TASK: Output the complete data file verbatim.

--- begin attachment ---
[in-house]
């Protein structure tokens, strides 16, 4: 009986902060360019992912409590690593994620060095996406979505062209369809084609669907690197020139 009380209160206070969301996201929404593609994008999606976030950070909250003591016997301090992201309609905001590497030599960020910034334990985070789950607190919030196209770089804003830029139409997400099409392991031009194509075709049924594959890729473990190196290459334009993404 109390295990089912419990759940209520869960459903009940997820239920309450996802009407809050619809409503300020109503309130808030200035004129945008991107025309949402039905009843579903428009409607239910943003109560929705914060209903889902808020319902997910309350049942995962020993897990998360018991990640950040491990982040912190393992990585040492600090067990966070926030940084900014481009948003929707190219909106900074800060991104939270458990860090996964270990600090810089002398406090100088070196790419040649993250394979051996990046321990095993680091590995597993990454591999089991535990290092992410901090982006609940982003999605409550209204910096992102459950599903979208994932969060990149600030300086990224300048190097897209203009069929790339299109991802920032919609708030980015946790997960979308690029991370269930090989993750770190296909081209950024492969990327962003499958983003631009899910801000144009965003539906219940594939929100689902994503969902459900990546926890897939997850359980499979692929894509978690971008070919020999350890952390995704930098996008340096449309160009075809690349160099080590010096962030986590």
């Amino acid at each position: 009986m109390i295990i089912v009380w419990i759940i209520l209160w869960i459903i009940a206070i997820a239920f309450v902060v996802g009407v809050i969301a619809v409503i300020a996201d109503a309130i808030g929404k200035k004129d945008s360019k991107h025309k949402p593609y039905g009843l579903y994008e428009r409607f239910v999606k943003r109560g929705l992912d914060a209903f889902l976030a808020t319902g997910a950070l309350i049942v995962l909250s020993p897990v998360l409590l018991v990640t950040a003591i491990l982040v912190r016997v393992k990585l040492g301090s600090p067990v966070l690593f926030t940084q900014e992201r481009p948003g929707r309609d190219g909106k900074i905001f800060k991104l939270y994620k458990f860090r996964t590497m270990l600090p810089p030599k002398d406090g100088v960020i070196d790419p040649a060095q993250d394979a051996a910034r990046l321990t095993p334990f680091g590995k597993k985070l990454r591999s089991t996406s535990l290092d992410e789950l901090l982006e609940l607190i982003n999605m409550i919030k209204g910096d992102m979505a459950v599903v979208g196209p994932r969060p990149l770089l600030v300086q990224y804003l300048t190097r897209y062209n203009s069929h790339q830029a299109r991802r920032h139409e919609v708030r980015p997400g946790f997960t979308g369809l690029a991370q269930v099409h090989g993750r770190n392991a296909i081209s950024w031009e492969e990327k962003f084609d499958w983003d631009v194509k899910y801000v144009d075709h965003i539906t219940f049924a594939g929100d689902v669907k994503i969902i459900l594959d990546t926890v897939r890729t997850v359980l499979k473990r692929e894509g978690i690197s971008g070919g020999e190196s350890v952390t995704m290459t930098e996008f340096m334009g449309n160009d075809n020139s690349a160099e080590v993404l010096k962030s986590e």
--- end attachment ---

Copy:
[in-house]
């Protein structure tokens, strides 16, 4: 009986902060360019992912409590690593994620060095996406979505062209369809084609669907690197020139 009380209160206070969301996201929404593609994008999606976030950070909250003591016997301090992201309609905001590497030599960020910034334990985070789950607190919030196209770089804003830029139409997400099409392991031009194509075709049924594959890729473990190196290459334009993404 109390295990089912419990759940209520869960459903009940997820239920309450996802009407809050619809409503300020109503309130808030200035004129945008991107025309949402039905009843579903428009409607239910943003109560929705914060209903889902808020319902997910309350049942995962020993897990998360018991990640950040491990982040912190393992990585040492600090067990966070926030940084900014481009948003929707190219909106900074800060991104939270458990860090996964270990600090810089002398406090100088070196790419040649993250394979051996990046321990095993680091590995597993990454591999089991535990290092992410901090982006609940982003999605409550209204910096992102459950599903979208994932969060990149600030300086990224300048190097897209203009069929790339299109991802920032919609708030980015946790997960979308690029991370269930090989993750770190296909081209950024492969990327962003499958983003631009899910801000144009965003539906219940594939929100689902994503969902459900990546926890897939997850359980499979692929894509978690971008070919020999350890952390995704930098996008340096449309160009075809690349160099080590010096962030986590």
């Amino acid at each position: 009986m109390i295990i089912v009380w419990i759940i209520l209160w869960i459903i009940a206070i997820a239920f309450v902060v996802g009407v809050i969301a619809v409503i300020a996201d109503a309130i808030g929404k200035k004129d945008s360019k991107h025309k949402p593609y039905g009843l579903y994008e428009r409607f239910v999606k943003r109560g929705l992912d914060a209903f889902l976030a808020t319902g997910a950070l309350i049942v995962l909250s020993p897990v998360l409590l018991v990640t950040a003591i491990l982040v912190r016997v393992k990585l040492g301090s600090p067990v966070l690593f926030t940084q900014e992201r481009p948003g929707r309609d190219g909106k900074i905001f800060k991104l939270y994620k458990f860090r996964t590497m270990l600090p810089p030599k002398d406090g100088v960020i070196d790419p040649a060095q993250d394979a051996a910034r990046l321990t095993p334990f680091g590995k597993k985070l990454r591999s089991t996406s535990l290092d992410e789950l901090l982006e609940l607190i982003n999605m409550i919030k209204g910096d992102m979505a459950v599903v979208g196209p994932r969060p990149l770089l600030v300086q990224y804003l300048t190097r897209y062209n203009s069929h790339q830029a299109r991802r920032h139409e919609v708030r980015p997400g946790f997960t979308g369809l690029a991370q269930v099409h090989g993750r770190n392991a296909i081209s950024w031009e492969e990327k962003f084609d499958w983003d631009v194509k899910y801000v144009d075709h965003i539906t219940f049924a594939g929100d689902v669907k994503i969902i459900l594959d990546t926890v897939r890729t997850v359980l499979k473990r692929e894509g978690i690197s971008g070919g020999e190196s350890v952390t995704m290459t930098e996008f340096m334009g449309n160009d075809n020139s690349a160099e080590v993404l010096k962030s986590e």